The Los Angeles World Affairs Council was founded at a meeting on September 8th 1953 in Room 3 of the California Club in downtown Los Angeles.The idea of the four founders – Paul Hoffman, Preston Hotchkis, John McCone and Mrs Frank L. Pellissier, was to present speakers to help Americans better understand the outside world, and the role the US could play in the world. It was part of a loosely affiliated movement nation-wide to form World Affairs Councils to counter the rise of isolationist tendencies that occurred after both World Wars when many Americans were inclined to turn their backs on what some saw as the problems of others.
The founders of the Council had broadly outward-looking views, seeing both opportunities and threats around the world as US corporations looked for export markets at the same time as the Cold War set in. Paul Hoffman, who had been head of the Marshall Plan for Europe and president of the Ford Foundation, summed up the Council’s vision at the first meeting. According to the minutes: “Mr. Hoffman outlined briefly the necessity at the present time that adequate information be brought to the American public so that intelligent decisions regarding United States foreign policy should be made…”
Hoffman later went on to run the United Nations Development Program, while Preston Hotchkis, who was elected as first chairman of the LAWAC board, later became the US Representative to the Economic and Social Council of the United Nations. John McCone, a former Under Secretary of the Air Force, went on to head the Atomic Energy Commission and in 1961 was made director of the CIA. The fourth founder, Mrs Frank L. Pellissier, was married to a man from an established land-owning family in Los Angeles, and also had broad internationalist views.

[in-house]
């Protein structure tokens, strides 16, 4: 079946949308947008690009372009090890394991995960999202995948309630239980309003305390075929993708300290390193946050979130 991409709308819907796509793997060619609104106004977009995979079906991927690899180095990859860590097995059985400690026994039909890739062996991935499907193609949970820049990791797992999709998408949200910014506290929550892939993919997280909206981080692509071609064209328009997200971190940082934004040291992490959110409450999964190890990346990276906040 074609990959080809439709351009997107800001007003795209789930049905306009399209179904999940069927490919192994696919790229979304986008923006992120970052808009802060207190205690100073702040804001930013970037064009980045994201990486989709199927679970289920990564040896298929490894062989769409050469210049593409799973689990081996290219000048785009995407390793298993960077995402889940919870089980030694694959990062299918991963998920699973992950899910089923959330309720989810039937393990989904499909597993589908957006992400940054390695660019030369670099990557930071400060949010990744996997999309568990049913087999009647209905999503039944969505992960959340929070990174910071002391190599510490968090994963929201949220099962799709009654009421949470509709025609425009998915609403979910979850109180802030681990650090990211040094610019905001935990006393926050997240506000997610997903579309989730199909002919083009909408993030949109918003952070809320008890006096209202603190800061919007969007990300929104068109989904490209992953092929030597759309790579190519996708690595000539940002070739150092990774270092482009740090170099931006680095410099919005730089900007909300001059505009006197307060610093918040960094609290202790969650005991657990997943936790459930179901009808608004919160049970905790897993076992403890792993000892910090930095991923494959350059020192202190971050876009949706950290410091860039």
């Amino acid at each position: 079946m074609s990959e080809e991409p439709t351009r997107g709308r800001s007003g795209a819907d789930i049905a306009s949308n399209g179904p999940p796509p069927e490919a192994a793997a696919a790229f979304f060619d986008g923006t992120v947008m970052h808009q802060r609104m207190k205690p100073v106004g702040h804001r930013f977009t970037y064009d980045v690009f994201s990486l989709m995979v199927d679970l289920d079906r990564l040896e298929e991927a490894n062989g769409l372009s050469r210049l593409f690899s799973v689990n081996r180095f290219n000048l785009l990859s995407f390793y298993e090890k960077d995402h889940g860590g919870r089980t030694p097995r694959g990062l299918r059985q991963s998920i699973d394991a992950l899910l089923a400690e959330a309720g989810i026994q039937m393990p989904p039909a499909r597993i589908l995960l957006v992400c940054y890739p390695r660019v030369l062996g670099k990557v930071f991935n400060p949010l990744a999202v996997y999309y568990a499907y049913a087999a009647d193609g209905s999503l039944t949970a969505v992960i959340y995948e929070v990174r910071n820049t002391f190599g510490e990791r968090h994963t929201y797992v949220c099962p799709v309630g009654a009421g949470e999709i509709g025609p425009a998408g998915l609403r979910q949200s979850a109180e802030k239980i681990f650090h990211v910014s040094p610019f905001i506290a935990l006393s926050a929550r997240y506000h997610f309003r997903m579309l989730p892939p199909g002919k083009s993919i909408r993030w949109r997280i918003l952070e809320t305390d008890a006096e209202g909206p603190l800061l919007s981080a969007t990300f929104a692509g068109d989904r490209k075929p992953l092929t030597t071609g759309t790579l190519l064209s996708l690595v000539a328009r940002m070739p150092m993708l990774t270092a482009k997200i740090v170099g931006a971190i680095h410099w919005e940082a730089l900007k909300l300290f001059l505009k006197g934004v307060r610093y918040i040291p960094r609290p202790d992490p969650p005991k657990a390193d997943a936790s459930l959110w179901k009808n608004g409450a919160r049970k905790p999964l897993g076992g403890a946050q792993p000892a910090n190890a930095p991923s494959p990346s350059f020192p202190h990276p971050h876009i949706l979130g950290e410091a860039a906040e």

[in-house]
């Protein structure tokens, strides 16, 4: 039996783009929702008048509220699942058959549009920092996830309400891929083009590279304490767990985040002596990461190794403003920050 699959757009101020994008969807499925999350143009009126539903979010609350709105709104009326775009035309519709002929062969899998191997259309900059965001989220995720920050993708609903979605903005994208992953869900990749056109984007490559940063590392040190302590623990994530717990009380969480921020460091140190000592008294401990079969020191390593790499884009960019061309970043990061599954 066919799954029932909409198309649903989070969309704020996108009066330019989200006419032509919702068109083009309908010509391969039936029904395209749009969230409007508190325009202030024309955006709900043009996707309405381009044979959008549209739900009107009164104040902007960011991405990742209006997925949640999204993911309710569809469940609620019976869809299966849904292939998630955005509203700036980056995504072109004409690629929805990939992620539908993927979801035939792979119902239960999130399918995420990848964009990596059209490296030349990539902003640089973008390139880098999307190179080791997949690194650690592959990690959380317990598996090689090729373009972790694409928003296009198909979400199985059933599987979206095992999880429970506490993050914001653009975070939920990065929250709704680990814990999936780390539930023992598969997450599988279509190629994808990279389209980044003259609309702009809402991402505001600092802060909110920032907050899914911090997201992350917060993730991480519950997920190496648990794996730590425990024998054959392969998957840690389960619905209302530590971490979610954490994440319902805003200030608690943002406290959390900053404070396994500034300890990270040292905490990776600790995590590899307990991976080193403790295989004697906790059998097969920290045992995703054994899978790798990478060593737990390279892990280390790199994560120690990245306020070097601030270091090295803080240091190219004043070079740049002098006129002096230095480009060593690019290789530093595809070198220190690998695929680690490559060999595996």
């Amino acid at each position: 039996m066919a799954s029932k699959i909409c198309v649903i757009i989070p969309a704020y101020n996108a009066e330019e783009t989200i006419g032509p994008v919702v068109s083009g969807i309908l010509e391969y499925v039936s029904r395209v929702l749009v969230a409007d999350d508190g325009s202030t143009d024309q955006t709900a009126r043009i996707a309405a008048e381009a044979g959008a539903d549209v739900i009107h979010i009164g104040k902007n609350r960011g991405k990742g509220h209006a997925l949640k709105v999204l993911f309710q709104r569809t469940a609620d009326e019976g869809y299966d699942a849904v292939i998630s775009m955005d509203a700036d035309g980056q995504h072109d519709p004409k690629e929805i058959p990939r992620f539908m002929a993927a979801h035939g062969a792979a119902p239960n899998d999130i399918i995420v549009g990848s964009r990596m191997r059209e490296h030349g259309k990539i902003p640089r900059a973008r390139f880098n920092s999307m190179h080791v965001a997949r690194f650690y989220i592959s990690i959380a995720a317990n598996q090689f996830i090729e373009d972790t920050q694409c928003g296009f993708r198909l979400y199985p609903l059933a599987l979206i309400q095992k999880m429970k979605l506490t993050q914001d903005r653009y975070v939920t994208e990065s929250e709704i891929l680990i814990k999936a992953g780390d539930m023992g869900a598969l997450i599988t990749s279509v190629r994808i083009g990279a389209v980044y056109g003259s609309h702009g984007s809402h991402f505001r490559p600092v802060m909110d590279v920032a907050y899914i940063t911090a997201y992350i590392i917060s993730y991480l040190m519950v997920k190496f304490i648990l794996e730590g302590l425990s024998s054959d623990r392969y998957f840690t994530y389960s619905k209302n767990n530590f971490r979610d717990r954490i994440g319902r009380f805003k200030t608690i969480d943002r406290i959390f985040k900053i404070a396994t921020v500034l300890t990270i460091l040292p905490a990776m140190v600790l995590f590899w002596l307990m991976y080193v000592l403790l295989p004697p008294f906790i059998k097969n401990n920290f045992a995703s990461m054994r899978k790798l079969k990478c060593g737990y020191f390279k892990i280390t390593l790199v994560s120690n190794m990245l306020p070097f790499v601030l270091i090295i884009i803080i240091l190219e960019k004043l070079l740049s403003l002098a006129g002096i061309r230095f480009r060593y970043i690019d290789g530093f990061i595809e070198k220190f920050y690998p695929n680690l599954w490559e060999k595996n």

At that first meeting, the directors voted to expand the board to 35 members, and decided to invite Secretary of State John Foster Dulles and Vice President Richard Nixon as some of their first speakers.
John F. Kennedy
In its first years in operation, the Council also managed to get as speakers the Ethiopian Emperor, Haile Selassie, the UN Secretary General Dag Hammarskjold, General Douglas MacArthur, the publisher William Randolph Hearst, King Hussein of Jordan and, in 1956, an up-and-coming senator from Massachusetts, John F Kennedy, who told the Council “We cannot afford to approach foreign policy with partisan distortion.”
In 1959 Nikita Khrushchev, the Chairman of the USSR, came to Los Angeles and repeatedly boasted how superior the Soviet Union was to the US. On the evening of Sept 19th he addressed the Los Angeles World Affairs Council at the Ambassador Hotel, where he was upbraided by Mayor Norris Poulson, who said: “We do not agree with your widely quoted phrase ‘We shall bury you.’ You shall not bury us and we shall not bury you. We are happy with our way of life. We recognize its shortcomings and are always trying to improve it. But if challenged, we shall fight to the death to preserve it.”Khrushchev quickly became animated, and responded: “You live under capitalism, let us live under socialism. Let time show which system is better.” The next day the Los Angeles Times headline ran across all columns at the top of the front page: “Mr. K Hurls Hot Retort at Poulson”.
From the beginning the Los Angeles World Affairs Council has been self-avowedly non-partisan, and has accepted speakers from all parts of the political spectrum and both sides of the Iron Curtain. The Soviet Union’s permanent representative to the UN, Oleg Troyanovsky, addressed the Council in 1977, and Khrushchev’s son Sergei Khrushchev came to the Council in 1990. The President of China, Li Xiannian, spoke to the Council in 1985, and two years later LAWAC hosted Yang Shangkun, the Vice Chairman of the Central Military Commission who went on to become the next President of China.
The Dalai Lama came to the Council twice in 1979 and 1984, and there have also been a long list of Taiwanese officials, including the Taiwanese Foreign Minister, David Lin, in 2013. From the Middle East there have been five Israeli Prime Ministers: Levi Eshkol in 1964, Golda Meir in 1969, Yitzhak Rabin in 1976, Yitzhak Shamir who came four times between 1987 and 1991, and Benjamin Netanyahu in 1997. King Hussein of Jordan spoke four times between 1959 and 1995, and his son King Abdullah II came in 2000.